There is just so much...15 years and there is still so much. So much love, so much grief, so much excitement, so much worry, so much effort in persevering day to day. So much for our son Ryan and for us - those who love him and who champion him.
It began with excitement. Naive excitement to be precise. He was our first born child, our first pregnancy. The pregnancy was unremarkable, until the day it became extraordinary. I was 32 weeks pregnant and my husband, Aaron, and I had just moved home to Kansas City to be near our families. I was checking in with my new doctor to follow up on a sonogram from the Friday before in which there was a “hmmm” moment from our doctor - but no major concern. We were so naive. As soon as the sonogram began, the technician started asking questions, “When was the last time the baby moved? When did you eat last? Are you sure you are 32 weeks along? Are you sure your water didn’t break?” These questions quickly led to a perinatologist racing in and explaining that I had only a small amount of amniotic fluid left and that Ryan was curled up trying to find refuge. Grief, hope, worry...they all set in as I was rushed to be admitted and monitored. The hope, then, was that I could stay on bed-rest and as long as possible. But at 8pm that night I was taken into surgery so that Ryan could be born. That little pocket of fluid was all that was protecting him as I had begun having contractions and with each one, his heart rate plummeted. Shortly after 8pm, we became parents our first born son. Excitement again.
Ryan Christopher Roberts was born with this amazing head of hair. It was perfectly coiffed… I have never seen anything like it again. Our beautiful, tiny, 3 pound 10 ounce little boy was here. Aaron was able to see and touch Ryan before he was rushed to the NICU. Aaron came to me, with watery eyes and said there was something wrong with Ryan’s right eye. He didn’t know what, but it didn’t look right. Naively, I assured him it was all fine..probably just that waxy gunk babies are covered in. As I was later wheeled through the NICU so I could see Ryan, faces of different doctors were popping into view, telling me Ryan had a diagnosis - Peter’s Anomaly; he was blind in one eye. His cornea hadn’t developed correctly, and a specialist would be in to see us tomorrow. Grief. The cycle had begun.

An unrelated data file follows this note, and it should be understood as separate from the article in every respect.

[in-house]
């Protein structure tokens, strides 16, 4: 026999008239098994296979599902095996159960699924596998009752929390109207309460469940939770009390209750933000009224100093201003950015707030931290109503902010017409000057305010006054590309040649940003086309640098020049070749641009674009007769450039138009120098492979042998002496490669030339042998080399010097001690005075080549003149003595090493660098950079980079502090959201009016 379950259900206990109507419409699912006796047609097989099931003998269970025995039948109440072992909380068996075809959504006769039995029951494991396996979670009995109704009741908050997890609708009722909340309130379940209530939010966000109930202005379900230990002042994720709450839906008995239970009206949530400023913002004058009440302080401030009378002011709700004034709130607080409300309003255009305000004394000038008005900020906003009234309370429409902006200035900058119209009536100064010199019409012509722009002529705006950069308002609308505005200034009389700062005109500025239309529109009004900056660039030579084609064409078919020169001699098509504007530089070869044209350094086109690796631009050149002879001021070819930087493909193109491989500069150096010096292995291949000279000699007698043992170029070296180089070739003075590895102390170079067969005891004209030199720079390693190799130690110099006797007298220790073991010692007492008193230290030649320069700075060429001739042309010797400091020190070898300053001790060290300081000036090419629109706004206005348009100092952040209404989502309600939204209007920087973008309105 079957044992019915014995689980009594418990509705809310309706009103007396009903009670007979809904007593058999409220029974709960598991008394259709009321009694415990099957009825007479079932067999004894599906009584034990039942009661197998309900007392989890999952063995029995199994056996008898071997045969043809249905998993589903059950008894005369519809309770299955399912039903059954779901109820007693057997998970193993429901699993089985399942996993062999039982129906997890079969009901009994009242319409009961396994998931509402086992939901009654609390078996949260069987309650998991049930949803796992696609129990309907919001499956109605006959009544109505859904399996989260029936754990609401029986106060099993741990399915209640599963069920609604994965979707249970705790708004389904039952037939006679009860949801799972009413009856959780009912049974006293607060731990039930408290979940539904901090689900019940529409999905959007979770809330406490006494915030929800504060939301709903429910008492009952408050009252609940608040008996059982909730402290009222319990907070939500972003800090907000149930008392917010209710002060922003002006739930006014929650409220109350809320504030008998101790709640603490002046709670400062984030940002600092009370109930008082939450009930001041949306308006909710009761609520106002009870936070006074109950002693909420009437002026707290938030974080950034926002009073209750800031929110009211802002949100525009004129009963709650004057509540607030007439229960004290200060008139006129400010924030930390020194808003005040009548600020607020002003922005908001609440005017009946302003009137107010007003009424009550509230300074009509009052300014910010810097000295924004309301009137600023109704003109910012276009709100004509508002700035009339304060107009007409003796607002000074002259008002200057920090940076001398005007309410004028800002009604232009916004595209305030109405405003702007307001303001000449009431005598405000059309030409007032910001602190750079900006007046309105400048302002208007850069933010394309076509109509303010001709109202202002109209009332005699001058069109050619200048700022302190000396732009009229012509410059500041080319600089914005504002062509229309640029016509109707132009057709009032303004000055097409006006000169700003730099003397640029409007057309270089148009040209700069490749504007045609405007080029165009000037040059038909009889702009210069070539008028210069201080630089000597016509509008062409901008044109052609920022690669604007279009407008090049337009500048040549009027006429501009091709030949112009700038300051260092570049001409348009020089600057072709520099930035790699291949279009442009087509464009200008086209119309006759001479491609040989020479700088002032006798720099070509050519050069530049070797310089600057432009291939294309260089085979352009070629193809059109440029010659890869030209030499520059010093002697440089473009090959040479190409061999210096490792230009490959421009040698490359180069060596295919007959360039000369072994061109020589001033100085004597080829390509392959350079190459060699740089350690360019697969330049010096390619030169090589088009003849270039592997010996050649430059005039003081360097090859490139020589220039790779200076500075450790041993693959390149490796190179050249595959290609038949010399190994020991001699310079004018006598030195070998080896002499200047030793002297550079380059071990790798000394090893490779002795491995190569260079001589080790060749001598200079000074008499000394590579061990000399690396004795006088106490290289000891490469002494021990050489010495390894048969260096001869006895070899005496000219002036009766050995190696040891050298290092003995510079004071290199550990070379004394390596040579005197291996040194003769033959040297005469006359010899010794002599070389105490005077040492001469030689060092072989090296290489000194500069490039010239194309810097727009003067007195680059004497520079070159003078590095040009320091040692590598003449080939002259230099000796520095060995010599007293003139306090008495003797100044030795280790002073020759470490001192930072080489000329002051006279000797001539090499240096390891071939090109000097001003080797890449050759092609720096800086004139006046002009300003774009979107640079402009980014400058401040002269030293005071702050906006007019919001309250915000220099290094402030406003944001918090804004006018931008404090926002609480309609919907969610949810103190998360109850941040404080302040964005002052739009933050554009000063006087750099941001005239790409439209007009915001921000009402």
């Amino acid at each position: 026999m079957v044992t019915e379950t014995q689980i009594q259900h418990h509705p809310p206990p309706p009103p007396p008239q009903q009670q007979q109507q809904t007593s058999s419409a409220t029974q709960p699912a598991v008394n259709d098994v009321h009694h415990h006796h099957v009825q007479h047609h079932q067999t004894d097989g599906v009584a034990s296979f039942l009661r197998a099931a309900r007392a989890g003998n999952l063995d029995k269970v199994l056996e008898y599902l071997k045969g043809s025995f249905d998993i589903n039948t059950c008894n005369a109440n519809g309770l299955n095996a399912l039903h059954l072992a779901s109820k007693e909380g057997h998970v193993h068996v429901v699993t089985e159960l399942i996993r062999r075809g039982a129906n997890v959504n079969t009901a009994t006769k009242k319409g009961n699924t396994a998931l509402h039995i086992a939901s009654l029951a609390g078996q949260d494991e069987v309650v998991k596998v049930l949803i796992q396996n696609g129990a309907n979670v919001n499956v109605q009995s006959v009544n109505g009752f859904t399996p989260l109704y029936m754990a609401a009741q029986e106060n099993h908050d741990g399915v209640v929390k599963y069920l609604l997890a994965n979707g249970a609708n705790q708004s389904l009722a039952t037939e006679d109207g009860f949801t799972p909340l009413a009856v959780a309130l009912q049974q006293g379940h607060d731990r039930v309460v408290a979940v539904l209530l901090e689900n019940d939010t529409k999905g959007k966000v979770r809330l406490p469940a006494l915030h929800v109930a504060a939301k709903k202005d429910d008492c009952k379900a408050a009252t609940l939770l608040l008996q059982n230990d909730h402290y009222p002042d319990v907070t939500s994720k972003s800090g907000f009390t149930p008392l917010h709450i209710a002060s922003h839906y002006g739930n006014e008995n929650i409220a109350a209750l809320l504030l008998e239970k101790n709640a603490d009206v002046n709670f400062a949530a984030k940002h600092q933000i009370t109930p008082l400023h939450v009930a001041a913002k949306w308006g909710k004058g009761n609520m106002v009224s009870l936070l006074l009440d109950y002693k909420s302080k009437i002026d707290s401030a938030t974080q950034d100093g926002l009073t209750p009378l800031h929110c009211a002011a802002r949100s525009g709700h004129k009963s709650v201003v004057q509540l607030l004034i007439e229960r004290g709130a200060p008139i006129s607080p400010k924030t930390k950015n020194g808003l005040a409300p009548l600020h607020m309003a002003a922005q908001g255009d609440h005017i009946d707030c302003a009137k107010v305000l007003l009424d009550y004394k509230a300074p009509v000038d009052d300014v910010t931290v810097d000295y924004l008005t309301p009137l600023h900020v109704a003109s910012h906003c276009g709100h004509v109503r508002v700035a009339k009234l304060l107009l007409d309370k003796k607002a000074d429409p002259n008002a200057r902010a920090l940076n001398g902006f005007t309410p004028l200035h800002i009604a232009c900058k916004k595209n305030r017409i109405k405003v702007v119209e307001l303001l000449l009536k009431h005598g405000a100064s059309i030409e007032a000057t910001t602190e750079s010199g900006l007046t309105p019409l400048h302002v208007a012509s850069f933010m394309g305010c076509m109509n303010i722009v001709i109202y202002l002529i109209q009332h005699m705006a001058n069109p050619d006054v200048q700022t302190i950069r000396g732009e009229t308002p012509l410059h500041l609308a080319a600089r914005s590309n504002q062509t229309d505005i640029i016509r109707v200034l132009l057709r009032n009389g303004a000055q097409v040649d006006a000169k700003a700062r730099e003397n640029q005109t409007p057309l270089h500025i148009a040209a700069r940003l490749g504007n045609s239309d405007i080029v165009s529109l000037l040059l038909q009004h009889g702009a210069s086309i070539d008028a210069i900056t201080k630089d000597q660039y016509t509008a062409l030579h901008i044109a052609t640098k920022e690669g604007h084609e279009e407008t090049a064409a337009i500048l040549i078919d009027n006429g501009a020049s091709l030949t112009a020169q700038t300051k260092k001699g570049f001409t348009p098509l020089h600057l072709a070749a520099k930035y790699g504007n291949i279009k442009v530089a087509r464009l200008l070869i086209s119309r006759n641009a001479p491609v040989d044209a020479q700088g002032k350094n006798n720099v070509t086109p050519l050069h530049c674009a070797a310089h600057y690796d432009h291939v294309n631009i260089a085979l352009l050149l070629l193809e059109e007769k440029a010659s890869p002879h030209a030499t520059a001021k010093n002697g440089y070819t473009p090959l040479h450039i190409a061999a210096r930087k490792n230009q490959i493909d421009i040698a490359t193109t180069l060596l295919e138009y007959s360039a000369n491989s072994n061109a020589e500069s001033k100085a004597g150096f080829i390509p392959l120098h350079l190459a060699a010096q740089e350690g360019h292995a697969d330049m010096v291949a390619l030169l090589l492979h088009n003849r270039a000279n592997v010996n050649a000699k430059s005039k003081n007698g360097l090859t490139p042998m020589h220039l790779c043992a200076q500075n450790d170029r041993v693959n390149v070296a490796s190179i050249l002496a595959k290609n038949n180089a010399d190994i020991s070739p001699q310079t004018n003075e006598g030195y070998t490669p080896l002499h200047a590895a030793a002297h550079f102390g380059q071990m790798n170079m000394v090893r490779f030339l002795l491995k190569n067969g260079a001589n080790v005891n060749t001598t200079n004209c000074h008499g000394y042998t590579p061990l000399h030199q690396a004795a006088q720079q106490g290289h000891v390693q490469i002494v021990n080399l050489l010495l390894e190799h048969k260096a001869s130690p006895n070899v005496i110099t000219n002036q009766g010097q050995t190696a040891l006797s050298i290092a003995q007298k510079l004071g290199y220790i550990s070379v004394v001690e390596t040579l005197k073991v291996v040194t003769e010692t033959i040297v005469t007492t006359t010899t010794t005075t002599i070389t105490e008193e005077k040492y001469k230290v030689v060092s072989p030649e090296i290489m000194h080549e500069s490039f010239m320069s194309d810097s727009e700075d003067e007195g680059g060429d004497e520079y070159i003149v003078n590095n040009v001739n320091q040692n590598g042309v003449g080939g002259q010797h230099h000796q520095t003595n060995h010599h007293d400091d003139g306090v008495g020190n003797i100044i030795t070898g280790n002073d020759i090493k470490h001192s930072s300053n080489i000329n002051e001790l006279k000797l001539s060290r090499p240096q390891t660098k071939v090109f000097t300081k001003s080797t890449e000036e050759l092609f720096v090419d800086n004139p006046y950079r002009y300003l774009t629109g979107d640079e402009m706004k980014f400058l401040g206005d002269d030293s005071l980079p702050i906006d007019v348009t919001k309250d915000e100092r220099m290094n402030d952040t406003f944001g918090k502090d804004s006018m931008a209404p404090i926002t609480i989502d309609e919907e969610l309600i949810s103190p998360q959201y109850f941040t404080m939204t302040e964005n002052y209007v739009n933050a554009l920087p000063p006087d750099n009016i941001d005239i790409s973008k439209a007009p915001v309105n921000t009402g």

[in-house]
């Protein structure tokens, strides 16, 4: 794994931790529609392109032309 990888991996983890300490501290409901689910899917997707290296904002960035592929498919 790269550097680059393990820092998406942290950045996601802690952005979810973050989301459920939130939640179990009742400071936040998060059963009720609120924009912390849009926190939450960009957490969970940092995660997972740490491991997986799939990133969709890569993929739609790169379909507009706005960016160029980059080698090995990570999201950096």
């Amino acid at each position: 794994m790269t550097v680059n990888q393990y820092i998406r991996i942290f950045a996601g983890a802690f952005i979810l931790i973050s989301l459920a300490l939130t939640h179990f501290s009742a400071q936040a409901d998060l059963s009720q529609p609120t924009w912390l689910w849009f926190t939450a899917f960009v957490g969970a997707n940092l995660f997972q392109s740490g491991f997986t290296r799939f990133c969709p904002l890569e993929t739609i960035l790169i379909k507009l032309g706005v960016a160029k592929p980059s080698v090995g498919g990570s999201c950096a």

Truly, Ryan was among the healthiest babies in the NICU. He was only blind in one eye, so we thought. A couple of days later he couldn’t maintain his blood sugars, then he had difficulty having bowel movements, then he was being scanned for spina bifida (negative), then he was found to have a kidney disorder, then he failed his hearing tests. There always seemed to be a next thing that didn’t go “right”. But even with all of those things, he was still among the healthy in that room. With the least amount of tubes, IVs and monitors, we took heart in knowing our baby would come home with us some time.
After 33 days, Ryan came home. The next year was filled with therapies, appointments, sick days from work, and countless nights without sleep. We were so fortunate that we had ended up living with Aaron’s parents. It took all 4 of us to care for Ryan around the clock, plus others on call to help at a moment’s notice. There were always meds to be charted, vomit to be cleaned, towels & blankets to be washed, seizures to be timed, or breathing treatments to be given. That healthy baby from the NICU had become very, very ill. After a cornea transplant at 5 months old, Ryan was simply unable to fight off germs. Someone sneezing from across the doctor’s office turned into a major respiratory event for Ryan. He was in and out of the hospital with RSV, bronchitis and pneumonia. He was also no longer able to keep food down on a regular basis. He was diagnosed with “failure to thrive” and later had a feeding tube placed in his stomach for almost a year. He was sleeping sitting up so he could breathe and so that he would not throw up. Along with being deaf-blind and having significant developmental delays, he began having seizures. We were lost and tired and broken. As we grieved, we had amazing family and coworkers that literally carried us. Food was cooked, gift cards were given, gas tanks were filled, diapers were purchased, lesson plans were written. We were living proof that it takes a village.